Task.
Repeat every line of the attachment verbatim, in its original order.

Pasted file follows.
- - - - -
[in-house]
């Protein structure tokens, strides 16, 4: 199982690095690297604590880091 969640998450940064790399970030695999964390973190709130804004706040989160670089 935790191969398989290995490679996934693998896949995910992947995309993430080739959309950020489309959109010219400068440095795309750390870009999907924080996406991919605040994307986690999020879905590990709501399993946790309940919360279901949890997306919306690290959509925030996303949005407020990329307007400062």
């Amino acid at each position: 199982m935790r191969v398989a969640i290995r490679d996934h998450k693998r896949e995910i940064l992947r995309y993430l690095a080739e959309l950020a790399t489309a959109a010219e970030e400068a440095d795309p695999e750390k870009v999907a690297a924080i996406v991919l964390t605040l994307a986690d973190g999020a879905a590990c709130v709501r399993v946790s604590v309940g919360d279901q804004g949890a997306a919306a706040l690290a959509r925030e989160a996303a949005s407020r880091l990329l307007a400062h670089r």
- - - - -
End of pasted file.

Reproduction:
[in-house]
């Protein structure tokens, strides 16, 4: 199982690095690297604590880091 969640998450940064790399970030695999964390973190709130804004706040989160670089 935790191969398989290995490679996934693998896949995910992947995309993430080739959309950020489309959109010219400068440095795309750390870009999907924080996406991919605040994307986690999020879905590990709501399993946790309940919360279901949890997306919306690290959509925030996303949005407020990329307007400062």
């Amino acid at each position: 199982m935790r191969v398989a969640i290995r490679d996934h998450k693998r896949e995910i940064l992947r995309y993430l690095a080739e959309l950020a790399t489309a959109a010219e970030e400068a440095d795309p695999e750390k870009v999907a690297a924080i996406v991919l964390t605040l994307a986690d973190g999020a879905a590990c709130v709501r399993v946790s604590v309940g919360d279901q804004g949890a997306a919306a706040l690290a959509r925030e989160a996303a949005s407020r880091l990329l307007a400062h670089r």